When the pandemic hit, Uplands Cheese saw wholesale orders for their specialty cheeses drop. But Andy Hatch, who manages the creamery side of the business, noted an increase in retail orders from their website. Andy saw an opportunity to make up for the lost wholesale income with online retail sales—if they could handle the extra work that would come with it.
Looking down a different road
It was spring, well before the creamery’s pre-holiday busy season, so Andy and the other owners—his wife, Caitlin, and Scott and Liana Mericka, who manage the farm side of the business—decided to take a pause during July and August to plan how they would take on the extra work of increased online sales.
Until now, online sales had been only a small part of the business; shifting their focus from wholesale to retail sales would be a big change in their business model. That’s because processing and packaging retail orders takes significantly more work than wholesale ones. Instead of shipping whole wheels of cheese, cheese for retail sale needed to be sliced, wrapped and packaged. They needed to work as efficiently as possible.
Making space for more
It’s difficult for any business to scale up; it’s even more difficult to do it efficiently. As more online orders came in, Uplands Cheese kept running out of packaging materials because they weren’t used to the higher of demand. Plus, like most businesses during the pandemic, their supply chain had slowed significantly.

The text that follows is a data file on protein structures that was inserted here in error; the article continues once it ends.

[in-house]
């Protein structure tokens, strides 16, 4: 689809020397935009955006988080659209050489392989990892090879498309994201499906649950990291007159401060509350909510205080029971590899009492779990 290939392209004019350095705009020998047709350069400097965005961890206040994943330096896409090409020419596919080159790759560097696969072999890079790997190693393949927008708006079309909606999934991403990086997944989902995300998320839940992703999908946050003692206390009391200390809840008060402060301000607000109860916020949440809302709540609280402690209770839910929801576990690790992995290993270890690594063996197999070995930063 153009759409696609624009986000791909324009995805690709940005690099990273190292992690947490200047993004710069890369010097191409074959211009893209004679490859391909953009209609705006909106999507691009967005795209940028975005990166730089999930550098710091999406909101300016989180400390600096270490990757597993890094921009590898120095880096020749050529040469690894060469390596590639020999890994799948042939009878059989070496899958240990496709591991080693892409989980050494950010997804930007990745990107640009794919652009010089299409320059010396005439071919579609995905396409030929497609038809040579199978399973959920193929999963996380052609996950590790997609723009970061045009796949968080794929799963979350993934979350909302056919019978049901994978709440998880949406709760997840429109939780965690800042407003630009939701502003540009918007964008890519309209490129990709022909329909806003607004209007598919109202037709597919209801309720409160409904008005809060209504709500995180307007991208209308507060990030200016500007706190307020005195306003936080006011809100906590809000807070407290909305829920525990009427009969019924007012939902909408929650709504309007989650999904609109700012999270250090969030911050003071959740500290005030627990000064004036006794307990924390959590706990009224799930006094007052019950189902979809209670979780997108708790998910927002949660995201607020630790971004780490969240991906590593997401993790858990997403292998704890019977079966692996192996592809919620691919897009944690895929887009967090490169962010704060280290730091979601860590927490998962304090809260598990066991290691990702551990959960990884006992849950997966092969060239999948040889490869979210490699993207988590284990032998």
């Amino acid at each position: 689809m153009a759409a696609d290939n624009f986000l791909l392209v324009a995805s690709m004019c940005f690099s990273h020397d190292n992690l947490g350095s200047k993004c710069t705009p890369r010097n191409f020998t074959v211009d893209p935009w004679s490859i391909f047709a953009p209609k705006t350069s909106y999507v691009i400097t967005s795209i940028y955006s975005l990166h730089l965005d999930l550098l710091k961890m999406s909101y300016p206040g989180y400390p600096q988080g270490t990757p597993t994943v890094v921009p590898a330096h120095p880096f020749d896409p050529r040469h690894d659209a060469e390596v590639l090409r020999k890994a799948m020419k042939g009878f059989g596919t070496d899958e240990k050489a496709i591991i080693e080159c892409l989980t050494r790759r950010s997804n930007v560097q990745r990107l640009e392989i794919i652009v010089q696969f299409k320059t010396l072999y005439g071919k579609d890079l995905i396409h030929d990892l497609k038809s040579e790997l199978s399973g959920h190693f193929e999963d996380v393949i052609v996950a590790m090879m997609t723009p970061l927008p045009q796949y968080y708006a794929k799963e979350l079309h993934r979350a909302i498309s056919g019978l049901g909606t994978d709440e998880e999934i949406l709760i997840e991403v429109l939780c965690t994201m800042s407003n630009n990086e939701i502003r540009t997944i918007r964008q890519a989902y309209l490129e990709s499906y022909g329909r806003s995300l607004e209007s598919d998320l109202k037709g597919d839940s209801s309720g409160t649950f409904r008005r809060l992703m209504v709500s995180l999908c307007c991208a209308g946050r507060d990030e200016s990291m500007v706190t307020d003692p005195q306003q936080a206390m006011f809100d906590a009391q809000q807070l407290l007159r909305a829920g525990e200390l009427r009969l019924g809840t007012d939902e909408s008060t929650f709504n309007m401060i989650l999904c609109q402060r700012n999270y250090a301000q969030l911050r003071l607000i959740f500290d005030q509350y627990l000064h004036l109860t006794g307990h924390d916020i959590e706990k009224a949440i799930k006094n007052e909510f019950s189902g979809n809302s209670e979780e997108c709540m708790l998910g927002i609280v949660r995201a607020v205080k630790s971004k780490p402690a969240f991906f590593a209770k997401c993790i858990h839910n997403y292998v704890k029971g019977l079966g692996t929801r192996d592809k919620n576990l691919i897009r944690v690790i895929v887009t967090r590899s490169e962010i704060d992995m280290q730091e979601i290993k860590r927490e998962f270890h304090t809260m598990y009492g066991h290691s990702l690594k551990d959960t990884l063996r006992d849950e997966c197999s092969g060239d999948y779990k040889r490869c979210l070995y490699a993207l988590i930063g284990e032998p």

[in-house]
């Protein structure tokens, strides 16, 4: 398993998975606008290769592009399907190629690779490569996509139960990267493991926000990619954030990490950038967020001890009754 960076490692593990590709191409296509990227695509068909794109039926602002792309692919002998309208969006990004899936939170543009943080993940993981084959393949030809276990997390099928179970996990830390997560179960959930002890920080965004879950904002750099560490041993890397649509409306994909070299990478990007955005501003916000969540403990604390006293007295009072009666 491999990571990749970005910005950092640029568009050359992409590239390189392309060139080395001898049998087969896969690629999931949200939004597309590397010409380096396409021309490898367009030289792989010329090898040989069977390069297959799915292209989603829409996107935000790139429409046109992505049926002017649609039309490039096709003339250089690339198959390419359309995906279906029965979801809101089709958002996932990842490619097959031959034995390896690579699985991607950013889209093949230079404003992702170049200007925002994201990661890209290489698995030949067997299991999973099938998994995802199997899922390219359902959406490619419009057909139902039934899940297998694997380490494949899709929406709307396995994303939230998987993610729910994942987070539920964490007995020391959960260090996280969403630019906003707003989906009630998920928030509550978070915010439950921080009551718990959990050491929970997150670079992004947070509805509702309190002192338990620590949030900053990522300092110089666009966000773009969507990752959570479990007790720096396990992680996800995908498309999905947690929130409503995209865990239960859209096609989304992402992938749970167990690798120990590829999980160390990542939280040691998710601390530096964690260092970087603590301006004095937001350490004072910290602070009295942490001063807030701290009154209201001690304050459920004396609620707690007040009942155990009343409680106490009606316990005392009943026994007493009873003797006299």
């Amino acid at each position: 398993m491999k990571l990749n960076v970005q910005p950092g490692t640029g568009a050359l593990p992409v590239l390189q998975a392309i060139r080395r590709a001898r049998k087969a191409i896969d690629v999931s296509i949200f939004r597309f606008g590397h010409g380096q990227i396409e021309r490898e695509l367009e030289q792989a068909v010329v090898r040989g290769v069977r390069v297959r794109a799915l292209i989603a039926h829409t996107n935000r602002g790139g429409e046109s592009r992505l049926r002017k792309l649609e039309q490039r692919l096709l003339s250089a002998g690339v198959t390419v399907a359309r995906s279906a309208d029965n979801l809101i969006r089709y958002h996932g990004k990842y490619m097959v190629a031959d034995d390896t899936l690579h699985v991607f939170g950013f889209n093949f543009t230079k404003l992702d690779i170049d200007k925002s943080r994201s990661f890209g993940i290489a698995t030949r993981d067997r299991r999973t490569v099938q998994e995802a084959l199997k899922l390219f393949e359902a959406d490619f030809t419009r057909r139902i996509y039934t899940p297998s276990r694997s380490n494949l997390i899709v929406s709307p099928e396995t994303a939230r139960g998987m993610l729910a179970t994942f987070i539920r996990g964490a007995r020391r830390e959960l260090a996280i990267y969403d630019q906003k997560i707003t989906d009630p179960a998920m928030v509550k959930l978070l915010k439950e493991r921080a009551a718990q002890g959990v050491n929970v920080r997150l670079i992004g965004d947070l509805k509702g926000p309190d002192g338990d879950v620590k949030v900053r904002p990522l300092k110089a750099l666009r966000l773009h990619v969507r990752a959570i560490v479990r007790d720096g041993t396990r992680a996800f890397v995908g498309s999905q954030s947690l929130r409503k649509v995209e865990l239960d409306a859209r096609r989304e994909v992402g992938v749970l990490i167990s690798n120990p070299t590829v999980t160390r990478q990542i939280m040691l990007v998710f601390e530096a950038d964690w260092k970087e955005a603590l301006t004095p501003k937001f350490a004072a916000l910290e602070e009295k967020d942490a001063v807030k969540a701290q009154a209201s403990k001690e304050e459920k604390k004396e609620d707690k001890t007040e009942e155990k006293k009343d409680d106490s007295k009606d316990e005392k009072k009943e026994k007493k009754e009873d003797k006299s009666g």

Andy began buying materials in larger quantities, which lowered the cost per item but required more storage space. In order for employees to keep a safe distance from each other while they packaged orders, they needed more space for working. Once orders were packaged, they needed to stay refrigerated until they could be delivered, which required more cooler space. Uplands Cheese realized their pandemic pivot just needed more room.
Adding to their facility, especially on such short notice, wasn’t an option. The creamery already had two shipping containers on the property that were used for storage. So it didn’t take long for them to realize they already knew the solution. The quickest, easiest and most affordable solution was to add a third, insulated shipping container. That extra space let employees stay socially distanced while packaging orders and gave them a place to store those orders until they could be shipped.
Sharing the bounty
In a typical year, Uplands Cheese would see about 1,000 wholesale orders, with some online retail orders on the side. In 2020, they filled 6,000 online orders, 4,000 of them in November and December alone.
Despite the extra work, retail orders provide a much higher profit margin than wholesale orders. And the We’re All Innovating grant funds made it possible to purchase the insulated shipping container to handle the extra orders that kept them going.
For Andy, the ability to slice their business into more, smaller orders also let them share a bigger piece of the pie—or in this case, cheese wheel—with the surrounding community. They were able to hire at close to normal levels for seasonal employees; they placed larger orders with suppliers like the local company they depend on for cardboard boxes; and they placed larger shipments with the local FedEx route operator.